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Northwestern University Feinberg School of Medicine
Driskill Graduate Program in Life Sciences
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Ian Mehr, PhD, MBA

Graduation Year: 1998
Advisor: Seifert
Current Position: Head of US Business Development, Kowa Company

Ian Mehr grew up in Elgin, Illinois, at a time when it was still separated by farmland from the Chicago suburbs. He pursued an undergraduate degree in microbiology with a minor in chemistry from the University of Illinois, Urbana-Champaign.  He was first exposed to research here, interning in the lab of Dr. Carl Woese, who is known for defining the Archaea as a top-level kingdom of life.  Ian graduated from the Integrated Graduate Program (now known as the DGP) in 1998.  He is currently the head of US business development for Kowa Company, a >120 year-old Japanese company.

What made you want to go to graduate school?

I contemplated getting a job right out of college, and even had some interesting discussions with Anheuser-Busch, but learned that, without a graduate degree, there were not many career advancement opportunities.  I flirted with the idea of going the MD route and into an infectious disease specialty or epidemiology, but, in the end, I decided I wanted to be a scientist not a physician.

What brought you to Northwestern and the IGP/DGP?

I really liked the cross-functional philosophy of the program and getting a broad exposure to biology.  I was sure I’d end up in microbiology, but my curiosity was broader than that.  Some of the programs I was considering were so focused on microbiology I thought I’d get bored or feel boxed in.  Finally, the professors and students I met at IGP seemed genuinely happy and friendly, something I found sorely lacking at other grad school interviews!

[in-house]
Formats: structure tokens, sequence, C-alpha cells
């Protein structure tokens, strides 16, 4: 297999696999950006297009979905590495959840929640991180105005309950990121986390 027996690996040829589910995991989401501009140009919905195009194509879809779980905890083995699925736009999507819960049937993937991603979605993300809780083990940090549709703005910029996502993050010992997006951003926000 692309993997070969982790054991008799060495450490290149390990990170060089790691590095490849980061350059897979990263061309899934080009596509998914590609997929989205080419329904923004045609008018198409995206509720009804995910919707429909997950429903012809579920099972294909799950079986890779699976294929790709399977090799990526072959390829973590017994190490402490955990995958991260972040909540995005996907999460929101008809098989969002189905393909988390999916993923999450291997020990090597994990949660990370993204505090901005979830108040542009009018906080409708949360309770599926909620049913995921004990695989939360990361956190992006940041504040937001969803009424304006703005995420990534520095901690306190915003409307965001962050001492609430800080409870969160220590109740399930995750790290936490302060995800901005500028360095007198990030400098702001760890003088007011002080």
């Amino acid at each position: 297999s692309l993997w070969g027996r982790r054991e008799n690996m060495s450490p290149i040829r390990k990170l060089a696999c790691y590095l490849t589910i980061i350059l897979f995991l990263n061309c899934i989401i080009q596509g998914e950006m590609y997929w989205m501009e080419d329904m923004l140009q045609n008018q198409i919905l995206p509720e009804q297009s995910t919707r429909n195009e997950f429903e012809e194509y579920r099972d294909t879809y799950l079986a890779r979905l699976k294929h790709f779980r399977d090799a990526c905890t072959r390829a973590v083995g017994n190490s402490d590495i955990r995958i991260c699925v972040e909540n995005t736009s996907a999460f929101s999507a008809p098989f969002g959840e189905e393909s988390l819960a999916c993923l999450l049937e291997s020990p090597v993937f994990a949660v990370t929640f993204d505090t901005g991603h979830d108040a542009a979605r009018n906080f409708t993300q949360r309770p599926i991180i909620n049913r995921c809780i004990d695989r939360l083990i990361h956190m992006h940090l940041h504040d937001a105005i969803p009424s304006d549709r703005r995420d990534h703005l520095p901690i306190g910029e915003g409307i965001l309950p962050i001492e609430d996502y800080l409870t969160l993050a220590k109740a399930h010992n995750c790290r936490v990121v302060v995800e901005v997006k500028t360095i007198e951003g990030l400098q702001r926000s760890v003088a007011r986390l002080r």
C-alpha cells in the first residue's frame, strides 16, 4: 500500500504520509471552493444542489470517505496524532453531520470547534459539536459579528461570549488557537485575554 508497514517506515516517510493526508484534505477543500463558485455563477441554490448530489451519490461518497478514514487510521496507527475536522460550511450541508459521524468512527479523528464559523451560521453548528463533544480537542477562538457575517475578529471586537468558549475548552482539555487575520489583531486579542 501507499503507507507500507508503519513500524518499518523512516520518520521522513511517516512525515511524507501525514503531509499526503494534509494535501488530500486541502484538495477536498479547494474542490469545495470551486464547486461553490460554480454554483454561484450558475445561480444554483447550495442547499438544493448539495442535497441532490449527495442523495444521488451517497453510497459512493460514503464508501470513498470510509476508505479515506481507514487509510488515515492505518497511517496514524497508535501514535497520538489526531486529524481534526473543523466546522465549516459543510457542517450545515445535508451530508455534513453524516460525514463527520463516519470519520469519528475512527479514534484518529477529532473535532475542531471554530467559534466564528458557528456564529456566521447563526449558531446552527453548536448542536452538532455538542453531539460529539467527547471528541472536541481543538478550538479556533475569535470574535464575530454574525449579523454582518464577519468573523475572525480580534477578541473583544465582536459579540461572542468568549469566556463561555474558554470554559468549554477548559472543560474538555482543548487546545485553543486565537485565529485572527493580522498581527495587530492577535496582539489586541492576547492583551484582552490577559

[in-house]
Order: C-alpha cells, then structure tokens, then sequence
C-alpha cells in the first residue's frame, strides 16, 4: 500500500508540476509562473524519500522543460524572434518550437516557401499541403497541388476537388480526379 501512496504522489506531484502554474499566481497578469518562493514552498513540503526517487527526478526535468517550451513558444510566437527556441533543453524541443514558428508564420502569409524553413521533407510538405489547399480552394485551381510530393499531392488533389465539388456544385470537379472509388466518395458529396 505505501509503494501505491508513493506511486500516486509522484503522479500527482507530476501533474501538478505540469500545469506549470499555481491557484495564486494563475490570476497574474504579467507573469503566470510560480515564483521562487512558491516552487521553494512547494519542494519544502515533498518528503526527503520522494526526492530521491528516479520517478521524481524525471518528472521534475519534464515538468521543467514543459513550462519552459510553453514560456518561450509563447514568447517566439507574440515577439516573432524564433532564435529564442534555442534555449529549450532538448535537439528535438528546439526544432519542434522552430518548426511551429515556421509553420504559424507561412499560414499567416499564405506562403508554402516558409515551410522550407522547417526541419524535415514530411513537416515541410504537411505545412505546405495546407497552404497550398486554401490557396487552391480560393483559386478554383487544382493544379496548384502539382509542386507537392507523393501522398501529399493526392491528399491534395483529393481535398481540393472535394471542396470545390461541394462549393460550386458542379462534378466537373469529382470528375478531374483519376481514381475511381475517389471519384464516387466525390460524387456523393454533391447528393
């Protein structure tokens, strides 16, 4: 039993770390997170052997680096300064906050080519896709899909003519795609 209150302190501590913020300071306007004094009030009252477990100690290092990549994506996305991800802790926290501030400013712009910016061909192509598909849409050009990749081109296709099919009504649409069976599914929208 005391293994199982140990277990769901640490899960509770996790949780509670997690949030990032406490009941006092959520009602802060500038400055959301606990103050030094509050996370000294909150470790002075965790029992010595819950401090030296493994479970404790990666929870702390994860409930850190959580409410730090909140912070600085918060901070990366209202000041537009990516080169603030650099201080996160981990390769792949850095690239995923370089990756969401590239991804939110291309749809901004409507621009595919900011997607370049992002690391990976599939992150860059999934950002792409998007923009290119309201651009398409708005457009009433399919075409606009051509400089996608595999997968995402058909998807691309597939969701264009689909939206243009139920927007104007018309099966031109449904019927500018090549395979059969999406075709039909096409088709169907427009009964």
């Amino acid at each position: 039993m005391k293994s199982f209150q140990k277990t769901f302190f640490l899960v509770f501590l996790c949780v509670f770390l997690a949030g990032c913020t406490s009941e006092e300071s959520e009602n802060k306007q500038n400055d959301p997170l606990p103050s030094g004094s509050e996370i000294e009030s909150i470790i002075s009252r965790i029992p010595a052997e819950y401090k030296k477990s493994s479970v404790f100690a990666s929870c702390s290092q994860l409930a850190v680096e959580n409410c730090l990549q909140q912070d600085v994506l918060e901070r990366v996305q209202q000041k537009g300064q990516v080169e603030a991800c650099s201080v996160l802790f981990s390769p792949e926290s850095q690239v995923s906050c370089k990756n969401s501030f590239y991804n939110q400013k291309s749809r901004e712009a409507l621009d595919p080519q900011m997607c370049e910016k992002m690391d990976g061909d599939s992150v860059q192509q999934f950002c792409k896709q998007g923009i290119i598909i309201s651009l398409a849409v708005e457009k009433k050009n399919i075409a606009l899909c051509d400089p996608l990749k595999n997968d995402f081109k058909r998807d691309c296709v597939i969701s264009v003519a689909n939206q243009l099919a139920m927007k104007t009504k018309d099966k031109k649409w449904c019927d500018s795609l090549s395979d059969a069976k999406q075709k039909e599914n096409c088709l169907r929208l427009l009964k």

What did you study in graduate school?

Microbiology!  I was honored to do my research in Dr. Hank Seifert’s lab in the Department of Microbiology-Immunology.  My dissertation was on the mechanisms behind antigenic variation in Neisseria gonorrhoeae.  

Did you do a postdoc?  What did you study?

I did not do a postdoc.  My overarching interest was to go into the business side of life science, and I decided to jump-start that path by heading into an MBA immediately after completing my PhD at Northwestern.  I received my MBA from the Johnson Graduate School of Management at Cornell University. 

What was your first job outside of academia, and how did you get it?

Armed with a PhD and an MBA but zero work experience, I had to hunt for a while for a position that fit me.  My first job was at LabCorp in Research Triangle Park, North Carolina, helping start their pharmacogenetics and pharmacogenomics services in their clinical trials division.  Since then I’ve worked at life science companies big and small, and even dabbled with entrepreneurship.

What is your current position? 

My primary remit is to find pharmaceutical products in clinical trials that we can in-license, complete development, and then launch commercially in the USA (although I have an eye globally for our other divisions as well). In addition, I manage the legal needs of my division (contracts, insurance, and other glamorous paperwork).  Day-to-day involves a lot of reading (papers, patents, market research), a lot of communicating (emails, conference calls), and a lot of writing (reports, assessments, contracts).  Face-to-face interaction remains important, however, so traveling for meetings happens regularly as well.

How did Northwestern prepare you for your current career?

It’s hard to overstate the benefit of the analytical and critical thinking skills I gained at Northwestern.  While I don’t perform experiments any more, I read, discuss, and analyze science every single day. 

What other experiences brought you to your current position?

Networking!  All of the jobs I have had came from knowing the right person, not answering an ad.  A recruiter I know reached out to me about this position…it was never posted publicly.

What advice would you give to current students interested in pursuing a career similar to yours?

Networking!  Talk to everybody you can and learn about what they do and how they got there.  Then ask them to name other people they’d recommend you should talk to, and keep going.  Before you know it, you’ll have a huge network of people that you know, and opportunities (jobs or otherwise) will start to appear.

Do you have any final advice for graduate students?

Graduate school can be a grueling experience, but I look back on it fondly now.  Step back and appreciate your time at Northwestern whenever you can.

 

 

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